LOS ANGELES - The ACLU California affiliates provided school districts across the state with information about students' free speech rights and school discipline in the wake of recent walkouts.

In the last few weeks, thousands of students have participated in walkouts throughout the state protesting proposed immigration legislation in Congress. More protests are expected in the upcoming weeks.

"We sent information to more than 1,000 school districts today and have been distributing similar information to public school students in Southern California to help ensure students' rights, under California law, are protected," said Ramona Ripston, Executive Director of the ACLU of Southern California. "We hope this information will help guide school administrators in responding to possible walkouts and free speech activity and students in their decisions in how to best and most appropriately express themselves in the coming weeks."

The information provided to school districts includes the following:

' Students who miss school in order to participate in a political protest may not be punished more harshly than those who miss school for any other unapproved purpose.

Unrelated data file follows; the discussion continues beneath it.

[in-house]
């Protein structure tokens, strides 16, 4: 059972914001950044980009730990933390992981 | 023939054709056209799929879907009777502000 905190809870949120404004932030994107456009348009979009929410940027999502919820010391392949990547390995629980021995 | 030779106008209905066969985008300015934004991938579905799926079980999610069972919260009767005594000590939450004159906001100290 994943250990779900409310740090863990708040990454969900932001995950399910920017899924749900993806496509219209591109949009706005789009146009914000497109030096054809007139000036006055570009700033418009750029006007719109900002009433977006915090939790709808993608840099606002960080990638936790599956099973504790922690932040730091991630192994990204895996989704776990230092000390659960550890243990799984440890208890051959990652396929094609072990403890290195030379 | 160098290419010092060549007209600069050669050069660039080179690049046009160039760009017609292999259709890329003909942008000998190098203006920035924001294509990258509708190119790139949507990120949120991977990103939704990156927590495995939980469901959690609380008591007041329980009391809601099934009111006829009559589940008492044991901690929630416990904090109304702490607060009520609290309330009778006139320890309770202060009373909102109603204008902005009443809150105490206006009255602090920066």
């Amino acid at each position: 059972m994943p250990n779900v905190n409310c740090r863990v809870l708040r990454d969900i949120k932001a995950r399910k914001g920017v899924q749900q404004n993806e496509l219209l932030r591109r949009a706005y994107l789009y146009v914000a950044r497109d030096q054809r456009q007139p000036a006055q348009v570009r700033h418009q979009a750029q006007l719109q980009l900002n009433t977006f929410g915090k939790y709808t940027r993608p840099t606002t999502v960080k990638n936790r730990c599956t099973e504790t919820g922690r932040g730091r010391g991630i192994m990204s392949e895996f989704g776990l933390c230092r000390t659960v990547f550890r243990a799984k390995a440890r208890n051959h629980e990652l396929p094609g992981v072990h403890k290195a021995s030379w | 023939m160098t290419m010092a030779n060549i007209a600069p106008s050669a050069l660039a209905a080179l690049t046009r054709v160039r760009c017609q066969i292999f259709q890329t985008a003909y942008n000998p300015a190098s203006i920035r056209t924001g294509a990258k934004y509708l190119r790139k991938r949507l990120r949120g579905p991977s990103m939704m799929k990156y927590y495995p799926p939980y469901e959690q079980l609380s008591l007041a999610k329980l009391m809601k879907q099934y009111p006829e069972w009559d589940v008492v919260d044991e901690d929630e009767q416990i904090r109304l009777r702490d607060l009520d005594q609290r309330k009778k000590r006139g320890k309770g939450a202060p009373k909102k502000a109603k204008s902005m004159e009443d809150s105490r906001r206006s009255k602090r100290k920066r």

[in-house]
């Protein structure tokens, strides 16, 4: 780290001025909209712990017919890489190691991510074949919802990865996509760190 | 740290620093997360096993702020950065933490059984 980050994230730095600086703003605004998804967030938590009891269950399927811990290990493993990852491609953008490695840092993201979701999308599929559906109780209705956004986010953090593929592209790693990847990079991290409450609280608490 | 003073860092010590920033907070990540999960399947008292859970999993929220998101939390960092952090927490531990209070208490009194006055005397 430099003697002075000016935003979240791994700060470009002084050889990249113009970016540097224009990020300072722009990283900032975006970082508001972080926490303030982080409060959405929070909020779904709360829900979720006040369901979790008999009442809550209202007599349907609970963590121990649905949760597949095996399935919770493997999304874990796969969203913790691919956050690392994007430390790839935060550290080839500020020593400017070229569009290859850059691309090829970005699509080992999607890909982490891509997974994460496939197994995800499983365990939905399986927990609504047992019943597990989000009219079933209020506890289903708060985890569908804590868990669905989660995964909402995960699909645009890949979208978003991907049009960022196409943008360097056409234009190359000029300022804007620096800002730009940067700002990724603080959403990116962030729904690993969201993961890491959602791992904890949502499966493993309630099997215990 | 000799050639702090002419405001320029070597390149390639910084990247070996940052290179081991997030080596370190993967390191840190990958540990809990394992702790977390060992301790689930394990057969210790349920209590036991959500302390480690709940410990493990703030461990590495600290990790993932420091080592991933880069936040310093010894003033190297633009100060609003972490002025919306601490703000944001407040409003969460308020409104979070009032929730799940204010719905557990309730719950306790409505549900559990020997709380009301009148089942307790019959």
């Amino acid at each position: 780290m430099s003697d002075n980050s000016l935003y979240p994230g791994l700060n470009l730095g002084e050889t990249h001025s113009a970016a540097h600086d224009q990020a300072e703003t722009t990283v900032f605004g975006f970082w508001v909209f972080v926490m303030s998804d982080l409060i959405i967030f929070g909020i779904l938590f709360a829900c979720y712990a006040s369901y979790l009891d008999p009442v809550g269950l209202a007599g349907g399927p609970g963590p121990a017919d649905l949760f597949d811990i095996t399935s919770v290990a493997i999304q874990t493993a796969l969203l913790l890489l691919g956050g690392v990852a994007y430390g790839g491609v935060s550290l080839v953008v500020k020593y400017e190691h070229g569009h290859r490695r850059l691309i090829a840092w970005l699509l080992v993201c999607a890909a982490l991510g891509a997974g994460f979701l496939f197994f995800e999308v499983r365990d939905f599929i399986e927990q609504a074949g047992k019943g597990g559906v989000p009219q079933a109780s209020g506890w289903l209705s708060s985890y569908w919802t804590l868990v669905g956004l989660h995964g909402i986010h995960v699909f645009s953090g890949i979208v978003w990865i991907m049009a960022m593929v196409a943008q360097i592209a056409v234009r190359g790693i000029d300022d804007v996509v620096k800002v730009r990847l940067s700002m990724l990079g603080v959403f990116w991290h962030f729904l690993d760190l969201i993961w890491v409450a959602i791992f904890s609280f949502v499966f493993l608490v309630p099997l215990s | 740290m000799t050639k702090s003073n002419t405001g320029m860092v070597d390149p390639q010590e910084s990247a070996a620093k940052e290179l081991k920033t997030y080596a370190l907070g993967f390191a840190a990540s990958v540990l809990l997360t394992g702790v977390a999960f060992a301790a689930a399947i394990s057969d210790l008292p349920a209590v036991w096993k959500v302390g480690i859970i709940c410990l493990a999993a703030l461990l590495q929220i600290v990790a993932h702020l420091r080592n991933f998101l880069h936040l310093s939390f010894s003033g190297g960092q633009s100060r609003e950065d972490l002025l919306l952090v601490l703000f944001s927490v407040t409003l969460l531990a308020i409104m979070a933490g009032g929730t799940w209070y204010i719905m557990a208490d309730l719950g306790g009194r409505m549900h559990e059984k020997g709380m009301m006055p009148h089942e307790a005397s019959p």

' When school administrators lock exits to prevent students from walking out of school it can pose serious safety concerns for students and staff.

' Students are allowed to express their political views while in school. Under the First Amendment of the U.S. Constitution and Article 1, Section 2 of the California Constitution, student's free speech rights are guaranteed. This includes the right to wear buttons, hand out leaflets, write in "underground" or unofficial newspapers, distribute petitions and leaflets, and put notices on school bulletin boards.

The ACLU of Northern California, the ACLU of Southern California and the ACLU of San Diego and Imperial Counties sent the letter, along with a four-page document explaining students' free speech rights.

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